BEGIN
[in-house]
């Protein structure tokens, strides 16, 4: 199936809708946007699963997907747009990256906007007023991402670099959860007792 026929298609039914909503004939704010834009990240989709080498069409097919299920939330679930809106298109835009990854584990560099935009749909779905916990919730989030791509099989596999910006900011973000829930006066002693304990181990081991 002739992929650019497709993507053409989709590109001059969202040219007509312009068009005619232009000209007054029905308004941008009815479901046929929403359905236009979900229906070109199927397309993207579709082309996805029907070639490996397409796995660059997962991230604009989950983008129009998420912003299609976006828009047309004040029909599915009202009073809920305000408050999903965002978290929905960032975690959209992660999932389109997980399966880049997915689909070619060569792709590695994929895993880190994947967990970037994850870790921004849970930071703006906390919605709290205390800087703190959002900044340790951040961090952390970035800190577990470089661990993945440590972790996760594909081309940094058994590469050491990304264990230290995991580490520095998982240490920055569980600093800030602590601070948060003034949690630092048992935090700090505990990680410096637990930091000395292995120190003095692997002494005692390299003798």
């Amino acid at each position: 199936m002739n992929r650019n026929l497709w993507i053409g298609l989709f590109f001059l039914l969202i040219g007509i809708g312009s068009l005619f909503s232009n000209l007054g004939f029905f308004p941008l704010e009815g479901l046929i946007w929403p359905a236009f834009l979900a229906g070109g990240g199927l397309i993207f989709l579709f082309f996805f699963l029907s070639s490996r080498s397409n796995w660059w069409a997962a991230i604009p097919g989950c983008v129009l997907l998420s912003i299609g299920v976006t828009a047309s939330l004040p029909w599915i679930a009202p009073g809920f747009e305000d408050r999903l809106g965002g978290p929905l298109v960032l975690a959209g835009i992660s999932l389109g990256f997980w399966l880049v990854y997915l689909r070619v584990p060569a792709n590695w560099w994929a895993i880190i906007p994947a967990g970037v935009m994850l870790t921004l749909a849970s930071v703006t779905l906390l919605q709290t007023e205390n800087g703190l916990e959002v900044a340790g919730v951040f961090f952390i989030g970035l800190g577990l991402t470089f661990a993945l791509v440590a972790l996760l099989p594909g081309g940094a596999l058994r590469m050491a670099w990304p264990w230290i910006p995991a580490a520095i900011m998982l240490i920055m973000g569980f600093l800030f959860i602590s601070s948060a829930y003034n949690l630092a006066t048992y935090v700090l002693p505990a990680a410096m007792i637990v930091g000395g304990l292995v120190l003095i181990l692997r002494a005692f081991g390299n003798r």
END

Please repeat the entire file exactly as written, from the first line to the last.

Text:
[in-house]
């Protein structure tokens, strides 16, 4: 199936809708946007699963997907747009990256906007007023991402670099959860007792 026929298609039914909503004939704010834009990240989709080498069409097919299920939330679930809106298109835009990854584990560099935009749909779905916990919730989030791509099989596999910006900011973000829930006066002693304990181990081991 002739992929650019497709993507053409989709590109001059969202040219007509312009068009005619232009000209007054029905308004941008009815479901046929929403359905236009979900229906070109199927397309993207579709082309996805029907070639490996397409796995660059997962991230604009989950983008129009998420912003299609976006828009047309004040029909599915009202009073809920305000408050999903965002978290929905960032975690959209992660999932389109997980399966880049997915689909070619060569792709590695994929895993880190994947967990970037994850870790921004849970930071703006906390919605709290205390800087703190959002900044340790951040961090952390970035800190577990470089661990993945440590972790996760594909081309940094058994590469050491990304264990230290995991580490520095998982240490920055569980600093800030602590601070948060003034949690630092048992935090700090505990990680410096637990930091000395292995120190003095692997002494005692390299003798």
């Amino acid at each position: 199936m002739n992929r650019n026929l497709w993507i053409g298609l989709f590109f001059l039914l969202i040219g007509i809708g312009s068009l005619f909503s232009n000209l007054g004939f029905f308004p941008l704010e009815g479901l046929i946007w929403p359905a236009f834009l979900a229906g070109g990240g199927l397309i993207f989709l579709f082309f996805f699963l029907s070639s490996r080498s397409n796995w660059w069409a997962a991230i604009p097919g989950c983008v129009l997907l998420s912003i299609g299920v976006t828009a047309s939330l004040p029909w599915i679930a009202p009073g809920f747009e305000d408050r999903l809106g965002g978290p929905l298109v960032l975690a959209g835009i992660s999932l389109g990256f997980w399966l880049v990854y997915l689909r070619v584990p060569a792709n590695w560099w994929a895993i880190i906007p994947a967990g970037v935009m994850l870790t921004l749909a849970s930071v703006t779905l906390l919605q709290t007023e205390n800087g703190l916990e959002v900044a340790g919730v951040f961090f952390i989030g970035l800190g577990l991402t470089f661990a993945l791509v440590a972790l996760l099989p594909g081309g940094a596999l058994r590469m050491a670099w990304p264990w230290i910006p995991a580490a520095i900011m998982l240490i920055m973000g569980f600093l800030f959860i602590s601070s948060a829930y003034n949690l630092a006066t048992y935090v700090l002693p505990a990680a410096m007792i637990v930091g000395g304990l292995v120190l003095i181990l692997r002494a005692f081991g390299n003798r």